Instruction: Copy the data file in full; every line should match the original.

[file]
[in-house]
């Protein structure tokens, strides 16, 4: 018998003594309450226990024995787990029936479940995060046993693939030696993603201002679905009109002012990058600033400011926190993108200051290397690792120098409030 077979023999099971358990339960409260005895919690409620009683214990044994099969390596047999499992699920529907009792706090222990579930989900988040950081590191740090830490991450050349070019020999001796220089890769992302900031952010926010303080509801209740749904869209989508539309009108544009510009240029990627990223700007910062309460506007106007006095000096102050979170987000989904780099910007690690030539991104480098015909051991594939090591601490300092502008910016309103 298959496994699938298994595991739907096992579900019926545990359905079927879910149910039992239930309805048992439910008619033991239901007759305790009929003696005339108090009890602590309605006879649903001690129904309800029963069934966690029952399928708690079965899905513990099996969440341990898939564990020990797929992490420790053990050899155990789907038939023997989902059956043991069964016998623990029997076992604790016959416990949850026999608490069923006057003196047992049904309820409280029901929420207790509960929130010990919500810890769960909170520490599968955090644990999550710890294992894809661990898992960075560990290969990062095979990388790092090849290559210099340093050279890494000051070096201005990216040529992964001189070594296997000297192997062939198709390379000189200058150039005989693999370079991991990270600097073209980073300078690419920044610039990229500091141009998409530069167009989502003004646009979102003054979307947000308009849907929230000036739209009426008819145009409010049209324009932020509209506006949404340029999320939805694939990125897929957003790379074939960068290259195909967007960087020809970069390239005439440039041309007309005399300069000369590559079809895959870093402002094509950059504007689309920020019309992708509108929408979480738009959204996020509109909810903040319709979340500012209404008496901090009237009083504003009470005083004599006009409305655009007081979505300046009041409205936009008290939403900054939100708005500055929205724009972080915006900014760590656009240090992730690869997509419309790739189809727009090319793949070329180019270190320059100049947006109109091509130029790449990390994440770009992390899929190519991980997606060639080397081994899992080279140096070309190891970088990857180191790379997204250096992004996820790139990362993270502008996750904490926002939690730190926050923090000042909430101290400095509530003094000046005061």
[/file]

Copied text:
[in-house]
């Protein structure tokens, strides 16, 4: 018998003594309450226990024995787990029936479940995060046993693939030696993603201002679905009109002012990058600033400011926190993108200051290397690792120098409030 077979023999099971358990339960409260005895919690409620009683214990044994099969390596047999499992699920529907009792706090222990579930989900988040950081590191740090830490991450050349070019020999001796220089890769992302900031952010926010303080509801209740749904869209989508539309009108544009510009240029990627990223700007910062309460506007106007006095000096102050979170987000989904780099910007690690030539991104480098015909051991594939090591601490300092502008910016309103 298959496994699938298994595991739907096992579900019926545990359905079927879910149910039992239930309805048992439910008619033991239901007759305790009929003696005339108090009890602590309605006879649903001690129904309800029963069934966690029952399928708690079965899905513990099996969440341990898939564990020990797929992490420790053990050899155990789907038939023997989902059956043991069964016998623990029997076992604790016959416990949850026999608490069923006057003196047992049904309820409280029901929420207790509960929130010990919500810890769960909170520490599968955090644990999550710890294992894809661990898992960075560990290969990062095979990388790092090849290559210099340093050279890494000051070096201005990216040529992964001189070594296997000297192997062939198709390379000189200058150039005989693999370079991991990270600097073209980073300078690419920044610039990229500091141009998409530069167009989502003004646009979102003054979307947000308009849907929230000036739209009426008819145009409010049209324009932020509209506006949404340029999320939805694939990125897929957003790379074939960068290259195909967007960087020809970069390239005439440039041309007309005399300069000369590559079809895959870093402002094509950059504007689309920020019309992708509108929408979480738009959204996020509109909810903040319709979340500012209404008496901090009237009083504003009470005083004599006009409305655009007081979505300046009041409205936009008290939403900054939100708005500055929205724009972080915006900014760590656009240090992730690869997509419309790739189809727009090319793949070329180019270190320059100049947006109109091509130029790449990390994440770009992390899929190519991980997606060639080397081994899992080279140096070309190891970088990857180191790379997204250096992004996820790139990362993270502008996750904490926002939690730190926050923090000042909430101290400095509530003094000046005061």